Looking from outside, it is reasonable for the Hawke's Bay faithful to wonder if the rub of the green is over in the National Basketball League.
The emotionally-fuelled perception is plausible, considering the Taylor Hawks have lost two games on the trot on the road and, perhaps more worryingly, have dropped out of the top-four shuffle on the NBL ladder.
On the flip side, the prudent may argue it's early days for captain Jarrod Kenny and the road takes its toll so it's pointless reaching for the desperation card now.
But it's what player Nick Fee says that puts the Hawks' campaign in perspective in the Sal's-sponsored competition where defending champions Cigna Wellington Saints skipped to the top rung of the table last night in their 92-78 victory over a winless, last-placed 2 Cheap Cars Supercity Rangers in Auckland.
Fee said the Zico Coronel-coached Hawks, despite losing 80-77 to the Saints in Wellington last Sunday, came away feeling they should have won the encounter.
"That's sometimes how the game plays out and we believe we can make up for it the next time," said the 24-year-old bench point guard who has played in every game this season bar the two against the Saints.
The Hawks tip off against the Wheeler Motor Canterbury Rams at Cowles Stadium, Christchurch, at 7pm today. They will then reload against Mike Pero Nelson Giants at the same time at Trafalgar Centre tomorrow in a double-header on the road.
The Saints, with their sixth consecutive victory and leading the league for the first time, will play the Hawks, for the third time, at the Pettigrew-Green Arena in Napier the following Sunday in a 3pm tip off after their double header on the road against the Rams.
Adhering to the dogma of one game at a time, Fee said the Rams couldn't be treated any differently from the other top four of the Saints, Giants and SIT Zerofees Southland Sharks.
The Rams are in a purple patch, relishing a four-game winning streak although their last one against Augusta Taranaki Mountainairs was probably much closer than they would have liked after scraping home 80-72.
American import forward Winston Shepard III leads the league in rebounding at 11.2 a game so the Hawks' specialists off the glass will have to come to the fore.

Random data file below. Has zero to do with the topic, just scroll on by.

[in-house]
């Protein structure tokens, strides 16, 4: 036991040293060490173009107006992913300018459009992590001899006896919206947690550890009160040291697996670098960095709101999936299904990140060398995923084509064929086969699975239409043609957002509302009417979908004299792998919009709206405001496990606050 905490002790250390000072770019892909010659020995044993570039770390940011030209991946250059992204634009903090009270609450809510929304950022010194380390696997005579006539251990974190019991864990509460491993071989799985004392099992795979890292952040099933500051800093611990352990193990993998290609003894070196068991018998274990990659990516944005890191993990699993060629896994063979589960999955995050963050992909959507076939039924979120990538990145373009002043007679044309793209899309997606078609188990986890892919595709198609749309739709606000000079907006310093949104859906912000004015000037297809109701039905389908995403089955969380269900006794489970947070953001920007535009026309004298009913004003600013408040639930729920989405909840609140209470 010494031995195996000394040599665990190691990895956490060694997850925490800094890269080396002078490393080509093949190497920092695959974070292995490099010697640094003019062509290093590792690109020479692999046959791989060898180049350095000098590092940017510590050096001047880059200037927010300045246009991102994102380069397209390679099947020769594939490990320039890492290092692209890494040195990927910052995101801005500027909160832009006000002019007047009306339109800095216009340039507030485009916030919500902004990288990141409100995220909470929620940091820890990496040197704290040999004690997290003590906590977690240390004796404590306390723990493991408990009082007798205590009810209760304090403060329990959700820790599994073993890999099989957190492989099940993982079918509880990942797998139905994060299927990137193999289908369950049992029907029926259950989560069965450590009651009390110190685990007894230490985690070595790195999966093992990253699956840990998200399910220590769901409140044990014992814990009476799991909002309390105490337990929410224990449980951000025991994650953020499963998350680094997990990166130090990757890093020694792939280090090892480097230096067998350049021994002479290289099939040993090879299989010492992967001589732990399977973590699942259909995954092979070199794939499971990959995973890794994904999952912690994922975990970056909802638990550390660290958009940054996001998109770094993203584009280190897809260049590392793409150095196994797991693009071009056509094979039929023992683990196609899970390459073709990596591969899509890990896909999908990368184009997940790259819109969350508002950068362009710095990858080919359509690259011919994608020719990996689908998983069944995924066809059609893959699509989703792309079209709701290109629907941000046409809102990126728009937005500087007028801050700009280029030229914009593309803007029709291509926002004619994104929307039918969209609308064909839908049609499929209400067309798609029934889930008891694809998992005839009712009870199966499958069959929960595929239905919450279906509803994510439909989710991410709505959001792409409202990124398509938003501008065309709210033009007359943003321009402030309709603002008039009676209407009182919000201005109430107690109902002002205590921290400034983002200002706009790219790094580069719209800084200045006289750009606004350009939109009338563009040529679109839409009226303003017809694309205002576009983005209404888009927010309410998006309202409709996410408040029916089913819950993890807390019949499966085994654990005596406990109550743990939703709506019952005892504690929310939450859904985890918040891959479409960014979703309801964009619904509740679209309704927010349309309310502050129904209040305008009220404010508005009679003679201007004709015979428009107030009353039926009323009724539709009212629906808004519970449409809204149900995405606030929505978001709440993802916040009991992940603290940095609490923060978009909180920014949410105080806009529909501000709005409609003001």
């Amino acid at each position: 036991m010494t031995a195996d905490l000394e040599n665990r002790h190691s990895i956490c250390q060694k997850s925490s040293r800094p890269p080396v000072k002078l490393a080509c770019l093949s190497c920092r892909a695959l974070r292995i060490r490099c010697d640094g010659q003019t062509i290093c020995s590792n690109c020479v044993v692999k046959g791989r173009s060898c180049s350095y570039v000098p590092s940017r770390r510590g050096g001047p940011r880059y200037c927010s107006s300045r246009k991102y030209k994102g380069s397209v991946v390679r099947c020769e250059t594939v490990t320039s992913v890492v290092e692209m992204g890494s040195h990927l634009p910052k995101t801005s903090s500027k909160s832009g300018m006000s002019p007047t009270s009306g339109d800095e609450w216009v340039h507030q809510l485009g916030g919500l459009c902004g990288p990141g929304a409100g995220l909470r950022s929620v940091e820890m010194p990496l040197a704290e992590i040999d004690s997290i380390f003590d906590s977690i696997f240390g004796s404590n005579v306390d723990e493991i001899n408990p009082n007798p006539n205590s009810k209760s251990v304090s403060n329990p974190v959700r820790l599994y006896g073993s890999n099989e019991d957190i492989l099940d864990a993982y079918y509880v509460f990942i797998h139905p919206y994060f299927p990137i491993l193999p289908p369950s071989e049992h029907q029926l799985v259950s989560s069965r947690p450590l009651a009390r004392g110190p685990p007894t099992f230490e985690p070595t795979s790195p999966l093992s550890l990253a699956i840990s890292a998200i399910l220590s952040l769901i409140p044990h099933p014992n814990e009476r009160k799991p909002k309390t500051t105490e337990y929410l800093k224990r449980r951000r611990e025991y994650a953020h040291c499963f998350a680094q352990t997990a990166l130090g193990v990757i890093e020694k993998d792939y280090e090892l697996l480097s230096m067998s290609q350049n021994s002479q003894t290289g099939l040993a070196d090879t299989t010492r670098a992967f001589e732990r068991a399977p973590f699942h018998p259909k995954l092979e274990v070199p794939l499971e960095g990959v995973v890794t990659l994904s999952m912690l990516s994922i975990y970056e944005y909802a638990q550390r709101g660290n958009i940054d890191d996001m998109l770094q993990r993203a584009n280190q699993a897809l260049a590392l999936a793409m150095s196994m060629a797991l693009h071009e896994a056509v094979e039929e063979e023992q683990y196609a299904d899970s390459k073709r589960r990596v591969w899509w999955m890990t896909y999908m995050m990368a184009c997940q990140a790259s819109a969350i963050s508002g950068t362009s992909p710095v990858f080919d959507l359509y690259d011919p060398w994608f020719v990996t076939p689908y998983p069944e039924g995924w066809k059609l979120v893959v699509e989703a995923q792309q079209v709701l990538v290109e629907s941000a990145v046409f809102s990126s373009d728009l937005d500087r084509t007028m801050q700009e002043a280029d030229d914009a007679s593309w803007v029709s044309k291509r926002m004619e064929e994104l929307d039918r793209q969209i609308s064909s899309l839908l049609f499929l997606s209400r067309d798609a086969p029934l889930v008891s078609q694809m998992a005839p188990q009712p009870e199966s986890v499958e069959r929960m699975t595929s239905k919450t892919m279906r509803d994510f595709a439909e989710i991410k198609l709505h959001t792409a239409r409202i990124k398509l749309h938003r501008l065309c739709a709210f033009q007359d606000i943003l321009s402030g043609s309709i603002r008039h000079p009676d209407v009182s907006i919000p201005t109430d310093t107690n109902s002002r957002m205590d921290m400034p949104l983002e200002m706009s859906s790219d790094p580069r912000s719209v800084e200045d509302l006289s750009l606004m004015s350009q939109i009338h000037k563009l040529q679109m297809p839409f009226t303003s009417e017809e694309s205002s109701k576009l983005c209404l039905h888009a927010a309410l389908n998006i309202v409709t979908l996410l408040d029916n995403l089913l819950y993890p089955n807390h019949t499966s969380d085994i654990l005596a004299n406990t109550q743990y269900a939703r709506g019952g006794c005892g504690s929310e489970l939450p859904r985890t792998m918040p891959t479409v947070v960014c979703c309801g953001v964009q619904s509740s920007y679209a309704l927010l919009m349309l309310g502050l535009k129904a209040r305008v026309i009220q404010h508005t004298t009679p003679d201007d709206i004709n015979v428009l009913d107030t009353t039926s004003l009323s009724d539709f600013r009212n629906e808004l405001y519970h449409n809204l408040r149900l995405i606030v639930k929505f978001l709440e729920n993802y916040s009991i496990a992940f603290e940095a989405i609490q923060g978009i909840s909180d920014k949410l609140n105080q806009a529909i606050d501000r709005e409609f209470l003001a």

The Hawks are mindful the Cantabrians have a decent muster of players this season who are adept in myriad facets of play.
Fee didn't see the Hawks' loss to Wellington as a result that exposed any flaws in their system as such but was more a case of an arm wrestle that could have gone either way.
"It was only a three-point loss. It's just unfortunate that it happened that way," he said, highlighting the urgency and efficiency with which the shutters should be put up at the height of the storm.
Coronel has put the Hawks through their defensive processes this week, something that fits Fee's bill, although it is no mean feat to keep the Saints on a leash at 80 points.
"I think I'm a pretty good defender," said the Palmerston North-born player who has backed up first-choice little general Kenny off the bench.
Fee, who stands at 1.82m, works as community development officer for Basketball Hawke's Bay since relocating from Hamilton to Napier in January.
He hasn't had any qualms about tuning in to the high-range frequency on the court when backing up the captain.
"It doesn't matter whether it's three minutes or 10 minutes, I'm always ready mentally on the court, no matter at what point of the game it is."
Fee said his preoccupation was to dictate terms on the floor to ensure there was cohesiveness and continuity rather than trying to rack up points.
"I'm just out there to make sure our team wins."
Kenny, who has been matched up against Saints' Shea Ili, will find himself back in the spotlight against Giants counterpart, Kyle Adnam.
However, in the next two days it is equally significant that players of the ilk of American power forward Jamie Skeen and swingman Dion Prewster will have to find more love from the rim.
Nevertheless, Coronel, a strategist, has already clarified he doesn't expect his marquee players to feature on the scoreboard every time.